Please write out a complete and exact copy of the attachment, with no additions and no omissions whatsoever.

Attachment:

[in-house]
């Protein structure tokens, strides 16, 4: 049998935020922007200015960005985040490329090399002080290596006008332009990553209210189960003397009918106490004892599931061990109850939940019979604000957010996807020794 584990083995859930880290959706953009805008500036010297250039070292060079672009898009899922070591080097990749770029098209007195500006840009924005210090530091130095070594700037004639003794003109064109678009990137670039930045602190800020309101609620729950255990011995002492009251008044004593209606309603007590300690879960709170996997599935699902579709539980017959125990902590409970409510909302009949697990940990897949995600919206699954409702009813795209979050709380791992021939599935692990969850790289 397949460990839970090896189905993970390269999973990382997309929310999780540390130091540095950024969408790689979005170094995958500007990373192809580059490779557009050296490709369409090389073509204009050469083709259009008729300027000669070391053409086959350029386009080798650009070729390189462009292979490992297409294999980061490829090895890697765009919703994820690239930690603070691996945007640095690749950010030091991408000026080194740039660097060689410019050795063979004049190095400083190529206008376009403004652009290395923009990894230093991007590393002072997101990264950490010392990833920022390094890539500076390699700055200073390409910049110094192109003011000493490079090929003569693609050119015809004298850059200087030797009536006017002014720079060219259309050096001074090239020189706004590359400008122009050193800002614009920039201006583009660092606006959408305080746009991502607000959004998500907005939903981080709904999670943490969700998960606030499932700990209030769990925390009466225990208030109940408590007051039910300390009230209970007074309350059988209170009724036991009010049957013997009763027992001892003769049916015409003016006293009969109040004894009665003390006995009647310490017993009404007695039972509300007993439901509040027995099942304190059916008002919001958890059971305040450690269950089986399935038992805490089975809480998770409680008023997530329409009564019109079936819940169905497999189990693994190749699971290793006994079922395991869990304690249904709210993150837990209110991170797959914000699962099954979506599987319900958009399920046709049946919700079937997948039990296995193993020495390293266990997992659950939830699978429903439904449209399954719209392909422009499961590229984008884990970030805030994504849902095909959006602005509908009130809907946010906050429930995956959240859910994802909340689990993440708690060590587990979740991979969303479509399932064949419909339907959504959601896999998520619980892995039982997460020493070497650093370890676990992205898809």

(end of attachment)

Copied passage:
[in-house]
């Protein structure tokens, strides 16, 4: 049998935020922007200015960005985040490329090399002080290596006008332009990553209210189960003397009918106490004892599931061990109850939940019979604000957010996807020794 584990083995859930880290959706953009805008500036010297250039070292060079672009898009899922070591080097990749770029098209007195500006840009924005210090530091130095070594700037004639003794003109064109678009990137670039930045602190800020309101609620729950255990011995002492009251008044004593209606309603007590300690879960709170996997599935699902579709539980017959125990902590409970409510909302009949697990940990897949995600919206699954409702009813795209979050709380791992021939599935692990969850790289 397949460990839970090896189905993970390269999973990382997309929310999780540390130091540095950024969408790689979005170094995958500007990373192809580059490779557009050296490709369409090389073509204009050469083709259009008729300027000669070391053409086959350029386009080798650009070729390189462009292979490992297409294999980061490829090895890697765009919703994820690239930690603070691996945007640095690749950010030091991408000026080194740039660097060689410019050795063979004049190095400083190529206008376009403004652009290395923009990894230093991007590393002072997101990264950490010392990833920022390094890539500076390699700055200073390409910049110094192109003011000493490079090929003569693609050119015809004298850059200087030797009536006017002014720079060219259309050096001074090239020189706004590359400008122009050193800002614009920039201006583009660092606006959408305080746009991502607000959004998500907005939903981080709904999670943490969700998960606030499932700990209030769990925390009466225990208030109940408590007051039910300390009230209970007074309350059988209170009724036991009010049957013997009763027992001892003769049916015409003016006293009969109040004894009665003390006995009647310490017993009404007695039972509300007993439901509040027995099942304190059916008002919001958890059971305040450690269950089986399935038992805490089975809480998770409680008023997530329409009564019109079936819940169905497999189990693994190749699971290793006994079922395991869990304690249904709210993150837990209110991170797959914000699962099954979506599987319900958009399920046709049946919700079937997948039990296995193993020495390293266990997992659950939830699978429903439904449209399954719209392909422009499961590229984008884990970030805030994504849902095909959006602005509908009130809907946010906050429930995956959240859910994802909340689990993440708690060590587990979740991979969303479509399932064949419909339907959504959601896999998520619980892995039982997460020493070497650093370890676990992205898809």